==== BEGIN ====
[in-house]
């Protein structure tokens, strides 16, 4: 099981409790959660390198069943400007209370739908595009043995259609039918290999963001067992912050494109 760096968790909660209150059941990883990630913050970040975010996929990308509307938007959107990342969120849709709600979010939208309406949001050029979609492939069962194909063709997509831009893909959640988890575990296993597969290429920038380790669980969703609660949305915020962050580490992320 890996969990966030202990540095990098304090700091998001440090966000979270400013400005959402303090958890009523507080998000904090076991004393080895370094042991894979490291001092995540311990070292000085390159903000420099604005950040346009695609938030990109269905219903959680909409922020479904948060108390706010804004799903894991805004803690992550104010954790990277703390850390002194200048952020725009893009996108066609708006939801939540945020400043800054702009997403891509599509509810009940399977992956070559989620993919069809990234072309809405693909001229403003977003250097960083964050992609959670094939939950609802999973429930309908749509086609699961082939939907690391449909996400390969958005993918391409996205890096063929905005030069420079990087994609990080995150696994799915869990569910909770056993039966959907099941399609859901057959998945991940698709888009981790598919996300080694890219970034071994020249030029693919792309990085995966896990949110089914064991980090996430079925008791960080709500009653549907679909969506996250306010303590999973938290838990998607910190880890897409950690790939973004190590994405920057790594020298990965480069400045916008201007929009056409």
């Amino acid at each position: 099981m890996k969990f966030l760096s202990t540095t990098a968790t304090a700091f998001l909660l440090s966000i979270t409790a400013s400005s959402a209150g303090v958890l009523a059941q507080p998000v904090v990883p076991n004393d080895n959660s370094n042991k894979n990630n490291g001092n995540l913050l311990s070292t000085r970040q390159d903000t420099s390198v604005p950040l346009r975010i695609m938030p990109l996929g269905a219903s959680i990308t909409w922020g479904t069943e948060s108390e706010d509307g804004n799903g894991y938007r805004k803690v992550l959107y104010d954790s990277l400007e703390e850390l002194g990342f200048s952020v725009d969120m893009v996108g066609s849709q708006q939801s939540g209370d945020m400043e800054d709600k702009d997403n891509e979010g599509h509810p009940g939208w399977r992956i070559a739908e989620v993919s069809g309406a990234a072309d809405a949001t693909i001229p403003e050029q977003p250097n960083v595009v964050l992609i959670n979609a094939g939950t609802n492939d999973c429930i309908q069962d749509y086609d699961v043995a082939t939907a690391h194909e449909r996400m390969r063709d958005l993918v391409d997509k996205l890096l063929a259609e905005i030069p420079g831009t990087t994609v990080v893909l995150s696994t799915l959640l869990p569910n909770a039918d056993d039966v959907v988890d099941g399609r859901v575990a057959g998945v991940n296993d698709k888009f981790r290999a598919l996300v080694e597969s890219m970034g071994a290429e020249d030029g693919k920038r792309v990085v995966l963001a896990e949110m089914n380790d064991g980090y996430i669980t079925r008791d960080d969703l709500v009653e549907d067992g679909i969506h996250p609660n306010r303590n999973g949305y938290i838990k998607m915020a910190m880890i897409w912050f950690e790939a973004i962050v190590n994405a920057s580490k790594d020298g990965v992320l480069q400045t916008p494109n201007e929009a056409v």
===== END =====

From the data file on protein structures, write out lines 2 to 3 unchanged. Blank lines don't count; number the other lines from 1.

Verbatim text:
């Protein structure tokens, strides 16, 4: 099981409790959660390198069943400007209370739908595009043995259609039918290999963001067992912050494109 760096968790909660209150059941990883990630913050970040975010996929990308509307938007959107990342969120849709709600979010939208309406949001050029979609492939069962194909063709997509831009893909959640988890575990296993597969290429920038380790669980969703609660949305915020962050580490992320 890996969990966030202990540095990098304090700091998001440090966000979270400013400005959402303090958890009523507080998000904090076991004393080895370094042991894979490291001092995540311990070292000085390159903000420099604005950040346009695609938030990109269905219903959680909409922020479904948060108390706010804004799903894991805004803690992550104010954790990277703390850390002194200048952020725009893009996108066609708006939801939540945020400043800054702009997403891509599509509810009940399977992956070559989620993919069809990234072309809405693909001229403003977003250097960083964050992609959670094939939950609802999973429930309908749509086609699961082939939907690391449909996400390969958005993918391409996205890096063929905005030069420079990087994609990080995150696994799915869990569910909770056993039966959907099941399609859901057959998945991940698709888009981790598919996300080694890219970034071994020249030029693919792309990085995966896990949110089914064991980090996430079925008791960080709500009653549907679909969506996250306010303590999973938290838990998607910190880890897409950690790939973004190590994405920057790594020298990965480069400045916008201007929009056409």
């Amino acid at each position: 099981m890996k969990f966030l760096s202990t540095t990098a968790t304090a700091f998001l909660l440090s966000i979270t409790a400013s400005s959402a209150g303090v958890l009523a059941q507080p998000v904090v990883p076991n004393d080895n959660s370094n042991k894979n990630n490291g001092n995540l913050l311990s070292t000085r970040q390159d903000t420099s390198v604005p950040l346009r975010i695609m938030p990109l996929g269905a219903s959680i990308t909409w922020g479904t069943e948060s108390e706010d509307g804004n799903g894991y938007r805004k803690v992550l959107y104010d954790s990277l400007e703390e850390l002194g990342f200048s952020v725009d969120m893009v996108g066609s849709q708006q939801s939540g209370d945020m400043e800054d709600k702009d997403n891509e979010g599509h509810p009940g939208w399977r992956i070559a739908e989620v993919s069809g309406a990234a072309d809405a949001t693909i001229p403003e050029q977003p250097n960083v595009v964050l992609i959670n979609a094939g939950t609802n492939d999973c429930i309908q069962d749509y086609d699961v043995a082939t939907a690391h194909e449909r996400m390969r063709d958005l993918v391409d997509k996205l890096l063929a259609e905005i030069p420079g831009t990087t994609v990080v893909l995150s696994t799915l959640l869990p569910n909770a039918d056993d039966v959907v988890d099941g399609r859901v575990a057959g998945v991940n296993d698709k888009f981790r290999a598919l996300v080694e597969s890219m970034g071994a290429e020249d030029g693919k920038r792309v990085v995966l963001a896990e949110m089914n380790d064991g980090y996430i669980t079925r008791d960080d969703l709500v009653e549907d067992g679909i969506h996250p609660n306010r303590n999973g949305y938290i838990k998607m915020a910190m880890i897409w912050f950690e790939a973004i962050v190590n994405a920057s580490k790594d020298g990965v992320l480069q400045t916008p494109n201007e929009a056409v």